by The Cowl Editor on September 19, 2019
National and Global News
by Brian Garvey ’20
Early Saturday morning, a major attack on Saudi Arabia’s oil production sent ripples through the global economy. Coordinated drone strikes targeted two crude processing facilities, one of which, operated by Aramco, is the world’s largest processing plant.
The attacks created a devastating chain of fires that severely damaged or destroyed nearly half of Saudi’s oil production— 5 percent of the global daily output. The attack sent crude oil prices skyrocketing by 15 percent on Monday, the largest gain recorded in 30 years.
Yemen’s Houthi rebels claimed responsibility for the attack, announcing that they conducted the strikes using 10 drones to retaliate against Saudi Arabia’s military in Yemen. However, the U.S. cast serious doubt on the Houthi declaration, with U.S. intelligence strongly indicating that Iran was the staging ground.
The U.S. shared their assessment of the attack with Saudi Arabia, stating that Iran launched a combination of more than 20 drones and cruise missles, according to CBS. The Wall Street Journal now says Saudi Arabia is “increasingly confident” that Iran launched the attack.
The Saudi military presented its own assessment of the attack on Monday, stating that the weapons used in the attack were definitively Iranian made. However, despite dismissing the claims of responsibility by the Houthis, the report failed to name anyone responsible. Unless Saudi Arabia is presented with enough evidence to prove the Iranians responsible, the U.S. will have trouble garnering support for a response to these attacks.
Iran has vehemently denied involvement in the attack, instead calling this an act of “self-defense” by the rebels in Yemen.
Iranian Foreign Minister Mohammad Javad Zarif tweeted, “Having failed at ‘max pressure’, @SecPompeo’s turning to ‘max deceit.’ The U.S. & its clients are stuck in Yemen because of illusion that weapon superiority will lead to military victory. Blaming Iran won’t end [this] disaster. Accepting our April ’15 proposal to end war & begin talks may.”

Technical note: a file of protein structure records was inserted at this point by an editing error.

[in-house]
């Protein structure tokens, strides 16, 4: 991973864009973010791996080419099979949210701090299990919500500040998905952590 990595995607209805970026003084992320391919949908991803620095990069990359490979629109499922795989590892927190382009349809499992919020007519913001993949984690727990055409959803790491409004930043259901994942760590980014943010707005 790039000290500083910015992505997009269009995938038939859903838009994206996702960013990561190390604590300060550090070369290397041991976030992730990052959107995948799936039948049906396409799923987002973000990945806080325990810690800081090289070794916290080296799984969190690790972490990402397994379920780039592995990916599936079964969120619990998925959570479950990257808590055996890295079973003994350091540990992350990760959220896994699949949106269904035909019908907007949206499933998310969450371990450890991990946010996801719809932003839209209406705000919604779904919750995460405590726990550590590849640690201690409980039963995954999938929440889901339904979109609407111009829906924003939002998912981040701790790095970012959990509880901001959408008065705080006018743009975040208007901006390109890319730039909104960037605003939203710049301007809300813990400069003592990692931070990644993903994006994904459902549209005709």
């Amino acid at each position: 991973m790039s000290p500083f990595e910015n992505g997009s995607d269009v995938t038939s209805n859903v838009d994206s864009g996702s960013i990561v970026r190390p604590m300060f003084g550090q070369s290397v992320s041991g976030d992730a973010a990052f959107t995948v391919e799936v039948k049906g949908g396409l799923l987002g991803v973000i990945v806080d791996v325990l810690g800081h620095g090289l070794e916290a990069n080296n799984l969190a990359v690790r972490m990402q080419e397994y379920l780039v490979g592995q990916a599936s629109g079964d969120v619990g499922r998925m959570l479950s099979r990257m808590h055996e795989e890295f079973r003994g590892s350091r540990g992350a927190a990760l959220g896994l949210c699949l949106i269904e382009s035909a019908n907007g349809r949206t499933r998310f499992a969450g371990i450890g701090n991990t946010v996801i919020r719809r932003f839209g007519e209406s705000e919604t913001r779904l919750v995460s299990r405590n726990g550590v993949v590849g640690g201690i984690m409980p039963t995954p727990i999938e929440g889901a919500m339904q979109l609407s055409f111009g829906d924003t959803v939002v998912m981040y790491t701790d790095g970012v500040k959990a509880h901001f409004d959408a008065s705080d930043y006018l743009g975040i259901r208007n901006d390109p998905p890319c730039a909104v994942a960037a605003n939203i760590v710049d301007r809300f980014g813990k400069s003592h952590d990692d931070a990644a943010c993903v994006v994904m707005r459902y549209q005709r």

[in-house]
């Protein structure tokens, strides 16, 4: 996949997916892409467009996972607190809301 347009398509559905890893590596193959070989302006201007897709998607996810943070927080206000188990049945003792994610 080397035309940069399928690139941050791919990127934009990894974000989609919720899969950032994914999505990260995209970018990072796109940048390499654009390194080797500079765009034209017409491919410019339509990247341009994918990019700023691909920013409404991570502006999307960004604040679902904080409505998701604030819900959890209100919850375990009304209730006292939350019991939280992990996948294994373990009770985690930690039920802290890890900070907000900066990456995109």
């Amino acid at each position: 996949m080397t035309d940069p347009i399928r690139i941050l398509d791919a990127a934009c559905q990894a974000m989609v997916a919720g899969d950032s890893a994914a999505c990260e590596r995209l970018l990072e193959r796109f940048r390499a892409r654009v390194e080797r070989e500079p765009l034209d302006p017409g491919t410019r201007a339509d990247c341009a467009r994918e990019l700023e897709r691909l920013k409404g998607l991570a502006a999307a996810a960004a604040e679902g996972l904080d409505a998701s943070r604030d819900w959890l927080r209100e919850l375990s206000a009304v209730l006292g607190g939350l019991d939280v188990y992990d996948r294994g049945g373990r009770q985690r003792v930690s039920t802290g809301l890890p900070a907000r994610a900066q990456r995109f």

On Monday, Iranian President Hassan Rouhani said, “Every day, Yemen is being bombed and peaceful civilians are dying. When security is restored in Yemen, then it will be possible again to produce oil safely in [Saudi Arabia].”
President Trump is currently weighing his options for retaliation, as it has been made clear that both Saudi Arabia and the U.S. do not want war with Iran. Robert Malley, president of the International Crisis Group and former White House coordinator for the Middle East under President Obama, said, “Both President Trump and [Crown Prince] Mohammed bin Salman feel the need to respond but neither wants war. The question is how they achieve the former without provoking the latter.”
NBC reports that a congressional source says Democrats familiar with the details of this attack do not dispute that Iran was the perpetrator. “This attack had a level of sophistication we have not seen before,” the congressional source said. “You will not see Democrats pushing back on the idea that Iran was behind it.”
The Wall Street Journal has reported the strikes knocked out 5.7 million barrels of daily production. Saudi officials have said that they should resume one-third of normal output by Monday, but many experts say that it will take “weeks, not days” to reach full capacity.
“This could take a longer time than the authorities initially are claiming. Despite lower exports this year, Saudi Arabia has also depleted its crude oil stocks to the lowest levels in 10 years, so the country alone does not have the same robustness to Middle East interruptions as it used to have,” wrote Bjørnar Tonhaugen, head of oil market analysis at Rystad Energy.
Additionally, Tonhaugen said he doubts that the U.S. will be able to completely prevent a price surge. “Also, the U.S. cannot quickly replace this volume, as it takes time to relocate oil tankers, and the U.S. still has limited export capacity by Very Large Crude Carriers, (known as VLCCs).”
While U.S. oil production has risen significantly in the past decade (now the second largest producer of oil in the world), many experts have expressed serious concern that this will not be enough in the long term.
President Trump, as well as other officials within the government, see this attack as an effort to manipulate the markets and economy of the U.S. in retaliation for the strict sanctions placed on Iran last year.
With the United Nations General Assembly taking place in New York this week, the timing of these attacks has opened up a serious space for debate over sanctions, repercussions, and retaliation.
Although the Iranians have refused to meet directly with President Trump while sanctions are still in place, these recent attacks will undoubtedly bethe center of global debate.